The exhibits became stranger as we continued, with one featuring a crew of costumed employees, one of whom was in a mocap suit, acting out a battle between giant armor suits (mecha). We had no idea what they were yelling at each other, except when they talked about their mecha, called “Prototype”. We thoroughly enjoyed the strangeness of this experience.

There was a hall of Gundam art and one of Canadian cartoons (some of which are very weird, look up “The Cat Came Back” if you have the chance), and a coffee shop was showing a live action version of a popular Korean web comic. Eventually we decided that we’d had enough comics for the day, so we set out to stroll along a river Taejin had recommended. It was a lovely walk, although quite hot, with nice bridges and well-kept paths.

Eventually came the day’s main event, where we took the subway through rush hour traffic and met Taejin at Gangnam station. We take in the vast consumerism of the place, with malls built everyplace that they’ll fit, including, Taejin informs us, places that used to house historic bakeries that were torn down for the purpose of malling. People stride around with their perfect plastic surgery faces and bodies, and we felt very much like we understood Gangnam Style. We used one of the media poles located along the street to send a strange photo of ourselves to our parents.

For dinner, we got Korean fried chicken. This is totally different from American fried chicken, as it has no horrifying greasy coating or weird salty crunch. It’s just delicious. We failed to down all the chicken we bought, but we packed it into a box and grabbed a bottle of rice alcohol (750mL for just 1,200won; about $1!) for later.

Just on top of Gangnam station is a bright display which reads GANGNAM STYLE, which bears the silhouettes of two dancers. Taejin told us that Psy himself used to be on this sculpture, but he apparently sued the city over it as he no longer appears. We got into the appropriate poses and had some kind passerby take Gangnam photos of us.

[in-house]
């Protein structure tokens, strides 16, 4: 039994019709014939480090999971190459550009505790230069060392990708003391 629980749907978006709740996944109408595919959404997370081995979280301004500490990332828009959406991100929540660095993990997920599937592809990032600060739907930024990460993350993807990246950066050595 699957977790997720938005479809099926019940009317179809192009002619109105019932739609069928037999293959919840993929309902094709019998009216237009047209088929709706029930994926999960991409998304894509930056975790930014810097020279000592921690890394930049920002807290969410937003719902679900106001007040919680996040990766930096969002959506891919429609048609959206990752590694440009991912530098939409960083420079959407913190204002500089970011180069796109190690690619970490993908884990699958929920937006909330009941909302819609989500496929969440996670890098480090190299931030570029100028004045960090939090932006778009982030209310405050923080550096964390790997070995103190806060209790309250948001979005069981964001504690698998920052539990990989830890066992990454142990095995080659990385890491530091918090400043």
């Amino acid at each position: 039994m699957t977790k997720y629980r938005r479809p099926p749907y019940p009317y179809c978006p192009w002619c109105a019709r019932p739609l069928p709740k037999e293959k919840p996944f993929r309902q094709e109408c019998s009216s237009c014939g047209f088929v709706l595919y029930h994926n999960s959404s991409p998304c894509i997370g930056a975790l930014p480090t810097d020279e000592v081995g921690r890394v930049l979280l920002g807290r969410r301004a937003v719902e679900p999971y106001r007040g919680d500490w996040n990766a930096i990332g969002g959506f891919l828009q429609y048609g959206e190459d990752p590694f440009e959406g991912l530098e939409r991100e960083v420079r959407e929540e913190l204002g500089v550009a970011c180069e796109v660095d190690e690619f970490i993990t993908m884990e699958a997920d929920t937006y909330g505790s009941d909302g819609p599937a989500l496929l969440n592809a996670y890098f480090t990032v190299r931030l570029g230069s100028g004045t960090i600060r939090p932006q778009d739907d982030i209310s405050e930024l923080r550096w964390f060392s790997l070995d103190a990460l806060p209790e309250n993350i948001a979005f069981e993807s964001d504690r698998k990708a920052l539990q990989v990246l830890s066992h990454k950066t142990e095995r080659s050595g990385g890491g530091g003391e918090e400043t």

Taejin, like all good Koreans, gets daily exercise, and we accompanied him on his run this evening. We ran about 5k to a dessert cafe street, during which we paused to taste milk (why the guy was giving milk samples at 11pm on Friday night along a river, I’ll never know). We ordered a trio of delicious juices, coconut, passionfruit, and watermelon. We got a cab back to his house for just about $4, which is an amazing price to pay for a cab all the way across town.

To finish the night, we ate some fried tofu and cucumber and washed it down with the cheap rice alcohol. I can attest that the alcohol isn’t very good, but Taejin says there are better sorts to be found in Korea. Maybe we’ll get some on Jeju.

Sleepless in Seoul

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There is at least one essential truth of travel in our modern age: red-eye flights suck. It’s always too loud, too uncomfortable, too cold, too crowded, too something to get a good night’s rest. On Malaysia Airlines during the month of Ramadan, this is compounded by the need to eat breakfast before the daily fast starts. No sooner do we finally sink into sleep than BAM! it’s 0430, the lights come on, and there’s a breakfast service of nasi lemak with some weird Western-looking stuff in packages next to it.